I may have panicked about the sheep a little early, but at least I got some things done. I got their barn all cleaned out and new straw laid down. I have a plan on how to divide the stalls in case more than one ewe lambs at the same time. Okay, I am ready for them.

It looks like Ladysmith may beat the sheep. Her back end is getting very puffy and that's a good sign that she'll be having her baby soon. I've been letting her out at night so in case she calves she can choose her own comfortable spot to have it. Her udder hasn't filled yet, but I've noticed on her that it seems to be a very last minute thing. Meanwhile I just keep an eye on her degree of puffiness.

I made a new mosaic stepping stone and I'm a lot happier with this one. I do see a little thing I should have done a little differently but it's no big deal. I really enjoy doing this stuff. I think I'm hooked! I wonder if I can talk Vicki into going with me to a class in Italy?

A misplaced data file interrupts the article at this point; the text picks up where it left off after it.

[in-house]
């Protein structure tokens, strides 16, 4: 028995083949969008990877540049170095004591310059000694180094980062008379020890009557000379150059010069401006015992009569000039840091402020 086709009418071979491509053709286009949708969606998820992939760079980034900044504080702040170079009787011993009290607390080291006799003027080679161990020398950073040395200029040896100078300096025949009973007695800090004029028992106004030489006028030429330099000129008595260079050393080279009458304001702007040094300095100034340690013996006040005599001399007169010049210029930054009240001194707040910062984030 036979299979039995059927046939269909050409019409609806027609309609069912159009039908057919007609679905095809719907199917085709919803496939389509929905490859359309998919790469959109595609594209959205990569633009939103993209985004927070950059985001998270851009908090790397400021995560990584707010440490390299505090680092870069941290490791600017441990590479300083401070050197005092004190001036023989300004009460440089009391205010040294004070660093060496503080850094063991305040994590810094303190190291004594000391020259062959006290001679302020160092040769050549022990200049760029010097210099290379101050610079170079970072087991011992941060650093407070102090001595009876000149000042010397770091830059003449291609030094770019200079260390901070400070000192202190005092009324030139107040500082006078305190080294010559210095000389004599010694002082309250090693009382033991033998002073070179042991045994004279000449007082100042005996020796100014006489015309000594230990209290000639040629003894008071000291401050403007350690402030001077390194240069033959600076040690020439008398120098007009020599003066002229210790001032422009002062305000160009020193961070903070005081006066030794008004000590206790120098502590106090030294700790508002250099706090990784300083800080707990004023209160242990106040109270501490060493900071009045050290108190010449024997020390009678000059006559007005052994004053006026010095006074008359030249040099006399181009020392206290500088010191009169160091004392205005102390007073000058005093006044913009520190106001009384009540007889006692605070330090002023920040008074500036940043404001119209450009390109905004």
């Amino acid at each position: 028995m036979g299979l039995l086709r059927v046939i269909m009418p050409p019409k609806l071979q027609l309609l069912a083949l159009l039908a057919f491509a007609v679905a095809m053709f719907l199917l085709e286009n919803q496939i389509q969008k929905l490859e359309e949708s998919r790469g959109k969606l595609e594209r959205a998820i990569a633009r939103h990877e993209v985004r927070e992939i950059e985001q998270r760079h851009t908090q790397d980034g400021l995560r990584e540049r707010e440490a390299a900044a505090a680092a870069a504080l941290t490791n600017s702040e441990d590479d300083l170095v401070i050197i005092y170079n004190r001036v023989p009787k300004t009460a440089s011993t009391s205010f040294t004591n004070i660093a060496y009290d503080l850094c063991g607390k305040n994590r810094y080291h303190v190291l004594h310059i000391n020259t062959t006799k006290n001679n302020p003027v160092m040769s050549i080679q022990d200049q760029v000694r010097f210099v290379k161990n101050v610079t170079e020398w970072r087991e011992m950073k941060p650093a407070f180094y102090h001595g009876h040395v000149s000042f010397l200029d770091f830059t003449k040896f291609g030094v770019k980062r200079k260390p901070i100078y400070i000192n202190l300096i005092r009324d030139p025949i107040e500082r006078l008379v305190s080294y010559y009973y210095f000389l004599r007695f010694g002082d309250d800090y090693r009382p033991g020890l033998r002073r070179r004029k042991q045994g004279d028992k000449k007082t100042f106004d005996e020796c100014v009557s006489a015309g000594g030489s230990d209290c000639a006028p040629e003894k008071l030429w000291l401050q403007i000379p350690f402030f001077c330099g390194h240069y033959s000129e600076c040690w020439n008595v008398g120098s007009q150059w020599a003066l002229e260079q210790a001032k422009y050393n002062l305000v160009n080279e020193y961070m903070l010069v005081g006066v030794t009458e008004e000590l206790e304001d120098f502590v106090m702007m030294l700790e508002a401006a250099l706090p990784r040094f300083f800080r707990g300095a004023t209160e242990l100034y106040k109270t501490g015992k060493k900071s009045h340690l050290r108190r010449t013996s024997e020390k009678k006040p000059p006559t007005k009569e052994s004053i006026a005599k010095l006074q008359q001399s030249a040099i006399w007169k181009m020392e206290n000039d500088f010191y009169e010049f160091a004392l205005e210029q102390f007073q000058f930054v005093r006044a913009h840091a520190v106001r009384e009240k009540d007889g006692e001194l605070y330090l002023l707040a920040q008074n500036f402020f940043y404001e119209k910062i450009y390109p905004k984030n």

Thursday, November 22, 2007


Have a great Thanksgiving holiday and try not to eat too much!

Wednesday, November 21, 2007

Crab & Shrimp Dip

I got this Crab & Shrimp Dip recipe from my husband's family. It's great for holidays and special occasions. I've brought it to parties and it's always a big hit. That is, if you're not allergic to shell fish! It may be too late for tomorrow's Thanksgiving gorging unless you hurry and do it right now, but you can always save the recipe and try it for December's festivities.

The ingredients are: 6 oz. cream cheese; 1 C mayonaise; 1/4 C chopped celery; 5-6 chopped green onions; 1 can condensed cream of mushroom soup; 1 envelope Knox gelatin; 1 can shrimp; 1 can crab.

Mix mayo and cream cheese. It helps if you let the cream cheese sit out and become soft first.

Add the celery and onion. 1/4 C celery was just a little less than one stalk.

Dissolve the gelatin in 1/4 C cold water.